Beyond this concern for retaining a warm and welcoming religious atmosphere, some church leaders worry that all the current buzz about security is undermining a more urgent conversation about racism at large in America.
“Mother Emmanuel [in Charleston] had security cameras, but the truth is, this was not a security issue,” said Mark Tyler, reverend of Philadelphia’s Mother Bethel AME Church. “They let him in, they invited him in, which is not unusual in AME churches. And anything short of making people go through metal detectors wouldn’t have been able to prevent this.”
Quoting the Rev. William Barber II, a prominent black minister in North Carolina, Tyler said, “The perpetrator has been caught, but the killer is still on the loose — the killer being American racism.”
Jackie Dupont-Walker, the social action commissions director for some 6,000 AME churches globally, found it troubling that people were so hyper-focused on security before the funeral services held for the nine victims had even commenced.
“I think it’s a little strange that we haven’t even had a chance to bury our people and you’re already talking about security,” Dupont-Walker said. “I just think that’s capitalism. We see a market and we go for it.”
At the JCC Manhattan, just one week after the shooting, security measures seemed to be business as usual — which is somewhat more thorough than what’s common at many non-Jewish religious establishments. A reporter from the Forward had to walk through a metal detector and pass her unassuming purse to a security guard before entering. Given recent history, these metal detectors may not be so unusual: In 2014, outside the Jewish Community Center of Greater Kansas City, in Overland Park, Kansas, an anti-Semitic former Ku Klux Klan leader murdered three people.
Security guards are an unremarkable yet comforting physical presence at Congregation Ansche Chesed, a prominent Conservative synagogue on New York City’s Upper West Side. They’re posted immediately inside the lobby of the building, observing visitors but not confronting them.
Josh Hanft, executive director of Ansche Chesed, doesn’t feel that there’s an increased risk at his synagogue following the Charleston murders. But the congregation nonetheless has extensive security measures in place, many of which are funded through DHS grants.
“The grant has enabled us to put in a loudspeaker system to notify people on a moment’s notice of something happening in the building, to put in our surveillance cameras and to provide walkie-talkies for our front desk and security staff,” Hanft said. In the next round of grants, Ansche Chesed plans to ask for blast-proof curtains for its social hall, he added, to protect the large amount of glass there.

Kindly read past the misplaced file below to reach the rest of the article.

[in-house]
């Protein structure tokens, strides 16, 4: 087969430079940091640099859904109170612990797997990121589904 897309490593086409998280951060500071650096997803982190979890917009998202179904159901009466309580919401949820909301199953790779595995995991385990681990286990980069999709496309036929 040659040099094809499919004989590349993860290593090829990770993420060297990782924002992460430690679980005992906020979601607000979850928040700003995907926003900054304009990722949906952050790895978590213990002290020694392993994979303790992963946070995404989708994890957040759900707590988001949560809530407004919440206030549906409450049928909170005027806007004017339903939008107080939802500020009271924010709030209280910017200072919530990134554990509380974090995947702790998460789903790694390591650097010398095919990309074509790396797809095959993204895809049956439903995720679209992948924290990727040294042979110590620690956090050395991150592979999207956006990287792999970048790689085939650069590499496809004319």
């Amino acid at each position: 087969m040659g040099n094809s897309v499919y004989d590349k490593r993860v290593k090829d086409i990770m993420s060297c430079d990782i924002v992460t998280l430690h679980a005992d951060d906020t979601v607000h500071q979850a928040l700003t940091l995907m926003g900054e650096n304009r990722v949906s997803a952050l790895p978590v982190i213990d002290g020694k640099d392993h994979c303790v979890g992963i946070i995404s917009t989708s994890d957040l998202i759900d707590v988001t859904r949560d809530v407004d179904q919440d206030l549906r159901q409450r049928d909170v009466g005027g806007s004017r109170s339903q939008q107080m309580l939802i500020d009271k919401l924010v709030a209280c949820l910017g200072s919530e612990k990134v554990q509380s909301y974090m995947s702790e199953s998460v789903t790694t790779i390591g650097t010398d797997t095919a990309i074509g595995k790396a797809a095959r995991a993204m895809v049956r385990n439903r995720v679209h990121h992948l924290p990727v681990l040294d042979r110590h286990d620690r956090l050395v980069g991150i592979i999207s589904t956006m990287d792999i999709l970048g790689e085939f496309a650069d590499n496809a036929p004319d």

Ansche Chesed congregant David Pollock, who advises New York area synagogues on how to write these grant applications, said it’s crucial to distinguish between authorized and unauthorized personnel.
“What we always try to teach is that at any point, no unauthorized person should walk into your building,” said Pollock, who is associate executive director of the Jewish Community Relations Council of Greater New York. The approach should not be overly aggressive, he said: “You don’t want someone with a ‘Who goes there?’ policy stopping someone from coming in. Any synagogue, church or mosque wants to be warm, welcoming, safe and secure.” But he stressed: “The fact that I want to keep you safe and secure in your spiritual home, that’s warm and welcoming! That means this institution cares about you.”
Among American Muslims, the Council on American-Islamic Relations has promoted various security measures and sent out packets advising mosques on how to increase security. The handbook, Best Practices for Mosque and Community Safety, includes information on how to handle armed intruders, bomb threats and suspicious packages. In 2014, CAIR urged mosques and Muslim institutions nationwide to apply for security grants from the DHS. Yet Debbie Almontaser, president of the Muslim Community Network, is aware of few mosques that have actually done so. The administration at one of New York’s largest mosques, the Islamic Cultural Center of New York — also called the 96th Street Mosque — was not even aware that these grants existed. The center’s sole security comes in the form of hidden cameras.
Even in the wake of Charleston, mosques embrace unfamiliar newcomers with seemingly few security concerns. “Anyone seeking God, you welcome them into your community,” Almontaser said.
As with some in the black community, concern about prejudice was a larger theme than a post-Charleston focus on security in interviews with Muslim leaders and their supporters. Muslim communities often represent a variety of racial origins — mostly African, South Asian and Middle Eastern — noted Imam Saad Jalloh, of the 96th Street Mosque. Jacob Bender, executive director of CAIR’s Philadelphia branch, said: “Certainly, the Muslim community, being targeted as it has by prejudice and Islamophobic bigotry, identifies with the victims at the black church at Charleston. I would say that the Muslim community also sees itself as just the latest immigrant group to be targeted by American xenophobia.”
At the First AME Church: Bethel on the last Sunday in June, the pastor, Henry Belin, gave an impassioned sermon about Charleston, David and Goliath, and pushing forward in the face of tragedy.
“There’s been a whole lot of conversation this past week about whether we should keep our church doors open,” Belin said. “And yes, we’re going to do some common sense things for security. But I’m going to tell you, we will keep the doors open.”
A few congregants rose to their feet. “That’s right!” they roared.
This story "After Charleston, Houses of Worship Debate Saving Souls vs. Saving Lives" was written by Alexandra Levine.